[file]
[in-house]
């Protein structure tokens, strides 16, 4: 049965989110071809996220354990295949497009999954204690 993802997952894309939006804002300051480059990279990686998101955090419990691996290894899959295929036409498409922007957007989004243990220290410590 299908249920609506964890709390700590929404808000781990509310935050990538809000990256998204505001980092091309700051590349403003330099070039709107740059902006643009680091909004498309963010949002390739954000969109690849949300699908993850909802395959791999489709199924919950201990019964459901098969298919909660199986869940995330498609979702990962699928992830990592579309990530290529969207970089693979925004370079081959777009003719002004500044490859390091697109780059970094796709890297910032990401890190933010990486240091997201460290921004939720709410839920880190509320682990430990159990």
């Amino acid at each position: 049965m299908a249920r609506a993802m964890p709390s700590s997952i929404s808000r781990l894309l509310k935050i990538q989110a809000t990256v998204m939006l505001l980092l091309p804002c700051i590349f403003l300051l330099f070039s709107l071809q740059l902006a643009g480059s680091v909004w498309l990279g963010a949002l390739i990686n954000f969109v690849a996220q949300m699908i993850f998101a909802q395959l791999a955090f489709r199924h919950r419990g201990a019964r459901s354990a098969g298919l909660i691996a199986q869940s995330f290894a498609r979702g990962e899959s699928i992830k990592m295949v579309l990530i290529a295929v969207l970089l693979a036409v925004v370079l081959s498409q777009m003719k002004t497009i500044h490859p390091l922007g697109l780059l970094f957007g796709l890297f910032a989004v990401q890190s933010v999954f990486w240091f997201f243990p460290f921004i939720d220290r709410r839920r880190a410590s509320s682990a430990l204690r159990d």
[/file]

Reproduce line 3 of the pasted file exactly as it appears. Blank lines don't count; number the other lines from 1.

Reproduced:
């Amino acid at each position: 049965m299908a249920r609506a993802m964890p709390s700590s997952i929404s808000r781990l894309l509310k935050i990538q989110a809000t990256v998204m939006l505001l980092l091309p804002c700051i590349f403003l300051l330099f070039s709107l071809q740059l902006a643009g480059s680091v909004w498309l990279g963010a949002l390739i990686n954000f969109v690849a996220q949300m699908i993850f998101a909802q395959l791999a955090f489709r199924h919950r419990g201990a019964r459901s354990a098969g298919l909660i691996a199986q869940s995330f290894a498609r979702g990962e899959s699928i992830k990592m295949v579309l990530i290529a295929v969207l970089l693979a036409v925004v370079l081959s498409q777009m003719k002004t497009i500044h490859p390091l922007g697109l780059l970094f957007g796709l890297f910032a989004v990401q890190s933010v999954f990486w240091f997201f243990p460290f921004i939720d220290r709410r839920r880190a410590s509320s682990a430990l204690r159990d």